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June 05, 2015

Bucks County conference provides update on I-95 projects

Transportation Highways
06062015_I95_Pennsylvania_Turnpike_still Source/PennDOT

I-95 will be connected to the Pennsylvania Turnpike.

The $1.4 billion project to close I-95's “missing link” in Bucks County is moving ahead.

The 1,920-mile interstate will ultimately be connected to the Pennsylvania Turnpike, just north of Route 413, in Bensalem.

The next step in the years-long project is the widening of the Turnpike from Bensalem to the Delaware Valley exit, according to Brad Heigel of the Pennsylvania Turnpike Commission, who provided an update during Friday's inaugural Annual Transportation Conference. The event, titled "Building for Tomorrow," was attended by about 100 people at Parx Casino in Bensalem. It was sponsored by the Bucks Transportation Management Association, a private, nonprofit membership association that represents its diverse membership in solving highway and transit issues.

Heigel said the turnpike widening phase just went out to bid and is expected to start in 2017. The project includes construction of a new toll plaza just east of Route 1 in Bensalem, which could be done by the end of this year.

All the work is expected to be completed in 2018. But Bensalem Mayor Joe DiGirolamo, a TMA co-founder and its first president, expressed some skepticism, making a comical reference to his own demise.

“There will be a place where you can visit me when it’s done,” he told attendees.

The event also provided an update on the ongoing I-95 work in Philadelphia.

According to PennDOT officials and consultants, phase one work continues between Vine Street and Cottman Avenue with reconstruction being done at the Betsy Ross Bridge and Girard Avenue exits. The Bridge Street ramps will follow next year. After that, in 2017, is the reconstruction of the Allegheny Avenue interchange.

The next phase will include the interstate from Vine Street south to near the Philadelphia International Airport. The third phase will run from the airport to Delaware and the fourth from Cottman Avenue to the Bucks County Line.

Elaine Elbich of PennDOT said the transportation agencies are committed to a “goal to keep all lanes open and minimize construction” during the Pope’s visit to the city in September during the World Meeting of Families.

The Secret Service will determine what is safe and what is not, and there will be some restrictions of transit services, said Byron Comati, director of strategic planning for SEPTA. 

If you don’t have to be in the city during that time, he said, it would be a good time to leave.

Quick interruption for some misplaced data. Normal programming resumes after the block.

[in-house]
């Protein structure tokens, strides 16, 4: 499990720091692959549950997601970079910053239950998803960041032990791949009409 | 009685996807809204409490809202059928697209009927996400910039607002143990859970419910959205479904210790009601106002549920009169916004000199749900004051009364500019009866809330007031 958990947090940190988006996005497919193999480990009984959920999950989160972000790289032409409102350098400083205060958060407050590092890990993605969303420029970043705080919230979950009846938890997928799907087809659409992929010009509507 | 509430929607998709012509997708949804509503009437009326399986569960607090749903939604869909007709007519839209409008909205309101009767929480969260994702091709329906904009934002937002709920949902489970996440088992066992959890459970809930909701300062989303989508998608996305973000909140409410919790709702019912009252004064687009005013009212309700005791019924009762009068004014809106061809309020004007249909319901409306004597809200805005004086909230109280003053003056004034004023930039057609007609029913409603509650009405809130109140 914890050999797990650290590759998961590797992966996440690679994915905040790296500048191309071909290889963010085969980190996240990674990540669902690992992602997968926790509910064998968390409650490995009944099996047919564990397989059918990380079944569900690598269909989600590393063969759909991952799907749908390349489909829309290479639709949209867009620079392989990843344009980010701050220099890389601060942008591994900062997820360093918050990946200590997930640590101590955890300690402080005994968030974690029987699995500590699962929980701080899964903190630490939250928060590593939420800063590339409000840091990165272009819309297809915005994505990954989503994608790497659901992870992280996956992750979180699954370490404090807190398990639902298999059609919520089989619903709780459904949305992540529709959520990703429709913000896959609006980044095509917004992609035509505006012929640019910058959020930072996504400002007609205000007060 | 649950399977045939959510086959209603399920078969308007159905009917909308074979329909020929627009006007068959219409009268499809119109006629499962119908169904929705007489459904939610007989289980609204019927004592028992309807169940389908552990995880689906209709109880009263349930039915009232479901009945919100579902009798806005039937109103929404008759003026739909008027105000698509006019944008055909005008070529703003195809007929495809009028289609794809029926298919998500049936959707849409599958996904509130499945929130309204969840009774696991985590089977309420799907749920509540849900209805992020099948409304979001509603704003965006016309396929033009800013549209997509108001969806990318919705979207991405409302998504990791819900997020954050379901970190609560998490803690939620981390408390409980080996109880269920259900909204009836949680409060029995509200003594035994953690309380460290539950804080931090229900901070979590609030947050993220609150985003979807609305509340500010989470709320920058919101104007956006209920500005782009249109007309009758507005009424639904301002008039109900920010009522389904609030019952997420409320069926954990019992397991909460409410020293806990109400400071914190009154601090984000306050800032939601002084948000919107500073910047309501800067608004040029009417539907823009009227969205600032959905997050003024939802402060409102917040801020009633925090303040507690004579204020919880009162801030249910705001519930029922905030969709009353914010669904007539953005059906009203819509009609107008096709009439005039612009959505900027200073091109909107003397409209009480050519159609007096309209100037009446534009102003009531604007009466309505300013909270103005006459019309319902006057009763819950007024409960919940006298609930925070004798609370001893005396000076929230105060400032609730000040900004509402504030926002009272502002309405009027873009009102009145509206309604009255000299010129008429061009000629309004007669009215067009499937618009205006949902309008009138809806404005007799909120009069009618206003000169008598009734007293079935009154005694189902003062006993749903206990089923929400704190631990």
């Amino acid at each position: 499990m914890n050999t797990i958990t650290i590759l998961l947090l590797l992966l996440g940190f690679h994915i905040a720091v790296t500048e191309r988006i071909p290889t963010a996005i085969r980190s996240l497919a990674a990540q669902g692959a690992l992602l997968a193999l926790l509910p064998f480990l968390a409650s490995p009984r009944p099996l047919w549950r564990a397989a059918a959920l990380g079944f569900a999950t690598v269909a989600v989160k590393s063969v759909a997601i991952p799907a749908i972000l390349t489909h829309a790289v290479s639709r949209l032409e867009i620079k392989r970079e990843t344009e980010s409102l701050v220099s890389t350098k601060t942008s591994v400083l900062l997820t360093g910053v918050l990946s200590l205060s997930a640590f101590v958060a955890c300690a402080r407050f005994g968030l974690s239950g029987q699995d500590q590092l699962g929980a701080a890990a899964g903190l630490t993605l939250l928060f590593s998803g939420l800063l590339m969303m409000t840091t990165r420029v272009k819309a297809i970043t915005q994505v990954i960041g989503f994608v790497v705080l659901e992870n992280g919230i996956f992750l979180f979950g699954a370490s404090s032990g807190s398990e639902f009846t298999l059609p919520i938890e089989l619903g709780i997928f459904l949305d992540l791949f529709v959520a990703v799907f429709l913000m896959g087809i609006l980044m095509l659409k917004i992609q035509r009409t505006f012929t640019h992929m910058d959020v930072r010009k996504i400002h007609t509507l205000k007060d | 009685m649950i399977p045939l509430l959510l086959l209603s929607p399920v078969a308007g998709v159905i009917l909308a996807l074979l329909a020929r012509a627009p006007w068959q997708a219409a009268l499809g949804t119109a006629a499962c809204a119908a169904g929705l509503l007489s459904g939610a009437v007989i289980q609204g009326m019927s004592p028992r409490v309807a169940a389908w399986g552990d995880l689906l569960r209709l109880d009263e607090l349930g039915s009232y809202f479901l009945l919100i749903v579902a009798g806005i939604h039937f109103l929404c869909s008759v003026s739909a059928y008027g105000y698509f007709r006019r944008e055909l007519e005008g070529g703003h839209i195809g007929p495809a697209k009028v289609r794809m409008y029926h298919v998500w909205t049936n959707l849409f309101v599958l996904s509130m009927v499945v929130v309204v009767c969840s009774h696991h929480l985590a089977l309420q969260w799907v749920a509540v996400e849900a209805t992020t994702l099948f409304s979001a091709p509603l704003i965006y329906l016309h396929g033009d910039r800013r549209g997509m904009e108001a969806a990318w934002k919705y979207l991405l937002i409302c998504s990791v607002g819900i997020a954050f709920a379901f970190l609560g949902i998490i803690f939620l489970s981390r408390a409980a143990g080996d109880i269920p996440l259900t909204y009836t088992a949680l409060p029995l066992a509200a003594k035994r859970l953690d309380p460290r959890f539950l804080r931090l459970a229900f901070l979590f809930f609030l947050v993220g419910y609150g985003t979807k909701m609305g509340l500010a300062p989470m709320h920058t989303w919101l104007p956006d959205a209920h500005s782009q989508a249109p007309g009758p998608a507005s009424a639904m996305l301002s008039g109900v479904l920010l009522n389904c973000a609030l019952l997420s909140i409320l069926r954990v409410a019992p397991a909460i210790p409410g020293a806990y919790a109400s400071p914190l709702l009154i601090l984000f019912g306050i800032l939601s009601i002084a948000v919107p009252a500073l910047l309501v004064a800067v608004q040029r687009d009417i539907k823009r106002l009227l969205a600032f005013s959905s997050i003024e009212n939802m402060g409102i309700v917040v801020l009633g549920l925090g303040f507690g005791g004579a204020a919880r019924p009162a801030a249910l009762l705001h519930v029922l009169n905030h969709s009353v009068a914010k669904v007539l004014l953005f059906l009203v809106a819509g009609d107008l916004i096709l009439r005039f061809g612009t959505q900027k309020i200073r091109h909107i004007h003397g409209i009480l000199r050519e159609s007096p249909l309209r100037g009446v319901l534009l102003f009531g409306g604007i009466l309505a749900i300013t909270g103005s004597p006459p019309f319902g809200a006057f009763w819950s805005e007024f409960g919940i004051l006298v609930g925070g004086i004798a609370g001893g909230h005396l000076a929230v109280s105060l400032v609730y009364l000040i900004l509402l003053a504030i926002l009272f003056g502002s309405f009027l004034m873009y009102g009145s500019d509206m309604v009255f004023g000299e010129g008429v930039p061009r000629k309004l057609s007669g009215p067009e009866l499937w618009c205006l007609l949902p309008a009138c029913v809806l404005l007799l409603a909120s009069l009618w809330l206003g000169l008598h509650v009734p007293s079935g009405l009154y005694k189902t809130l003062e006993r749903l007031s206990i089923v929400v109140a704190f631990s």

Comati said construction on I-95 gives SEPTA opportunities to relieve congestion there with improvements elsewhere. That includes possible express bus lines, with all-door boarding, on Roosevelt Boulevard; the planned purchase of 13 to 18 new locomotive trains -- at a cost of $7 million each -- followed by at least 48 new train cars; and the purchase of 48 multilevel coach buses. All of that is expected to take place in the next three years, he said.

U.S. Rep Mike Fitzpatrick, a keynote speaker, said the federal Highway Trust Fund is expected to be insolvent by October. The answer to maintaining federal funding for infrastructure, he said, is a bill he has co-sponsored called The Partnership to Build America Act.

Under the act, American companies would be incentivized to purchase infrastructure bonds by allowing them to repatriate a certain amount of their overseas earnings tax free. A new American Infrastructure Fund, set up by the sale of $50 billion worth of bonds, would then provide low-cost loans or guarantees to state or local governments to finance qualified infrastructure projects.

“A significant number of jobs in the short term would increase our national competitiveness in the long term,” he added.

The bill has been introduced and is in committee in the House. It also has companion legislation in the Senate.

The other keynote speaker, state DOT Secretary Leslie Richards, the former Montgomery County Commissioner, also looked at the bigger picture.

She said Pennsylvania Gov. Tom Wolf’s 2015-16 budget calls for $4.7 billion devoted to state-maintained highways and bridges, an annual increase from $4.4 billion. Richards also said the governor wants to accelerate highway and bridge project work.

“He envisions a three-year, $500 million long-term bond program: $145 million this fiscal year, $195 million in fiscal year 2015-16 and the final $160 million in the third fiscal year,” she said.